I’m just coming off one of the best weekend backpacking trips I’ve ever had. We put together a group of nine guys and headed off for the Dolly Sods Wilderness in West Virginia. The Sods is one of those places that really is truly unique. It’s a bog and heath eco-system on a mountain plateau at about 4,000 feet of elevation. It isn’t like anywhere else I’ve been in the Appalachian Mountains. Actually, it isn’t like anywhere else I’ve been, and I’ve hiked all over the lower 48 except for New England.
The Sods are isolated, not in a New Mexico-no-people-for-miles-and-miles kind of way, but in a mountainous-takes-you-30 minutes-to-drive-10 miles kind of way. It’s a designated wilderness area. No roads, no power lines, no cell-phones. Just marked trails. There is nothing out there.
Around midnight on our second night, I walked off alone to stand by a creek. Yes, I went there just to stand and listen and think. I turned off my light, and tried to become as still as possible. I was thinking how alone and isolated we were. I was thinking that we were in the middle of nowhere.
But my perspective changed. As my eyes adjusted to the complete blackness, I began to see the shadows in the meadow around me. The hypnotic on and off of the lightening bugs was all around me. Soon the sound of the gurgling stream blended into the background, but spring peepers made themselves known. The bullfrog’s throaty croak becomes oddly soothing. The mouse running along the ground scavenging in a cold fire pit becomes my entertainment. The rustling around of the guys in the camp reminds me that I am really not alone. It occurs to me that I was not in the middle of nowhere, but I was in the middle of everything. I really was somewhere very important.
I think I define nowhere and somewhere according to what makes me comfortable. Somewhere is where I have cell phone service and water from the tap. Somewhere is a gas station, and a grocery store, and paved road. Somewhere is defined by what I have constructed around myself to be secure and happy.
Nowhere is where I don’t have all the crutches I normally lean on for security. Nowhere is just a little dangerous, sometimes very lonely, and always uncertain. Nowhere is where your normal means of coping no longer work, and are even kind of laughable. It’s very easy to dismiss these nowhere times and places as inconvenient and painful disturbances to our pursuit of comfort and security. Nowhere places make us think that we’re lost and alone.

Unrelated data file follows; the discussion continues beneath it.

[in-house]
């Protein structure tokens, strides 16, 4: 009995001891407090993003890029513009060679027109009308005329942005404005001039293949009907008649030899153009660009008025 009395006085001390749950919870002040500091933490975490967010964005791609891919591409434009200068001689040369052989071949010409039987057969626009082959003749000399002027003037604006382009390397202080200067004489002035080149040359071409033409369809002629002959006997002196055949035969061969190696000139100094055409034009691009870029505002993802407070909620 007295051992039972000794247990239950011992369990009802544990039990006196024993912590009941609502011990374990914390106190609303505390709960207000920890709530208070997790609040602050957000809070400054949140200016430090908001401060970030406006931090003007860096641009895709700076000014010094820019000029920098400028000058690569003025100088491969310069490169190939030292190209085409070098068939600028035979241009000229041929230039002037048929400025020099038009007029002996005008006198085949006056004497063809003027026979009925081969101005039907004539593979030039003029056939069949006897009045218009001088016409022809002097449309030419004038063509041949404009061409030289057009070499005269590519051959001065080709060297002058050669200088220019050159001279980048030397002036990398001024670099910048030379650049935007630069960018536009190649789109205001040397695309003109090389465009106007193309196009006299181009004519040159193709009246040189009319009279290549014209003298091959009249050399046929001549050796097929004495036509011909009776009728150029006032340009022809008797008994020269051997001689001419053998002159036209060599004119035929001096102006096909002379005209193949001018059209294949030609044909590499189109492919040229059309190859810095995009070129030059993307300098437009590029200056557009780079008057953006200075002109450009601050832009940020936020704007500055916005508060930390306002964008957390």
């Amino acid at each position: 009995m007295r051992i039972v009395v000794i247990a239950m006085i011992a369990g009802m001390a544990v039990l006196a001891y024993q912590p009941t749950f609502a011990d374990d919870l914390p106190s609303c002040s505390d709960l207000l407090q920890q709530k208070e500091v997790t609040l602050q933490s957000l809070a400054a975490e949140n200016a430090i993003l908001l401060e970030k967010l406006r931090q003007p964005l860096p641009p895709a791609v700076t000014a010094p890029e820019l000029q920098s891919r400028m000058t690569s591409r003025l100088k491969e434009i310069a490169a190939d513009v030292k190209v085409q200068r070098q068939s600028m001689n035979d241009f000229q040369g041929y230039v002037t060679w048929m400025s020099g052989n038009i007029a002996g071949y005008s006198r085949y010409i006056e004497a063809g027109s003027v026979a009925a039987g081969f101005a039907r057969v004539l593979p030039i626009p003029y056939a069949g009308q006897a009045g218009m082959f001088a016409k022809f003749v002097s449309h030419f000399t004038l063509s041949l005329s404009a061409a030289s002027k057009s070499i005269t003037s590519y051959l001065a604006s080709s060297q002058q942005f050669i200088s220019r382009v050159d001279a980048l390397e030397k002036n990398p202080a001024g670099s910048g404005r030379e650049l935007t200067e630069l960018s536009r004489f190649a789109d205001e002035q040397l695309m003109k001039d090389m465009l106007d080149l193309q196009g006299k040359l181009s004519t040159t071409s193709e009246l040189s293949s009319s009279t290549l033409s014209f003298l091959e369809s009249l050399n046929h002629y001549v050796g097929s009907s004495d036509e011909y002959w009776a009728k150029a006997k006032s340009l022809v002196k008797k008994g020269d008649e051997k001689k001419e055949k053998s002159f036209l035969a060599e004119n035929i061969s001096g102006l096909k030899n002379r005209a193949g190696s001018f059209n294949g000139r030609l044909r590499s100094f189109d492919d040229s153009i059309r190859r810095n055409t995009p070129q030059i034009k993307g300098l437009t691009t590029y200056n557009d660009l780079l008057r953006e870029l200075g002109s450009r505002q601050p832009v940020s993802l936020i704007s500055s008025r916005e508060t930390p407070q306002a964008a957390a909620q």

Life is full of nowhere places, those times when our security is stripped away, when we are vulnerable and small. It’s easy to become afraid or ashamed or disheartened. But what if those nowhere places are really somewhere? What if they are only nowhere because they don’t match our definition of what somewhere is supposed to look like? What if we agreed to allow our normal securities to fall away without a fight, turned off our lights, and just listened to what God was trying to teach us. What if, instead of fighting to hold on to the false securities of this world, we simply gave them up, realizing that when you are left with only what God has for you, that is the best place to be?
Twice in our married life, I felt my grasp on my plan for my life slipping away. Circumstances beyond our control conspired to put me in a position of thinking I was nowhere, that God had abandoned me. All those things I counted on, that I was certain would give me status, security, and happiness were stripped away. I was fighting to get out of the wilderness, only too realize later that this nowhere was exactly where I was supposed to be. This nowhere was somewhere precisely because it was the crucible through which I had to pass to be shaped into a different, and hopefully more Christ-like version of my true self, the self that was made in the image of God.
So, I guess today’s post is about encouragement. When you are wandering through a wilderness and asking why you find yourself in the middle of nowhere, realize that you are somewhere. You are where God wants you, and if you learn to listen, the you that will come out of that wilderness will be more you than the one that went into it. Nowhere really is somewhere.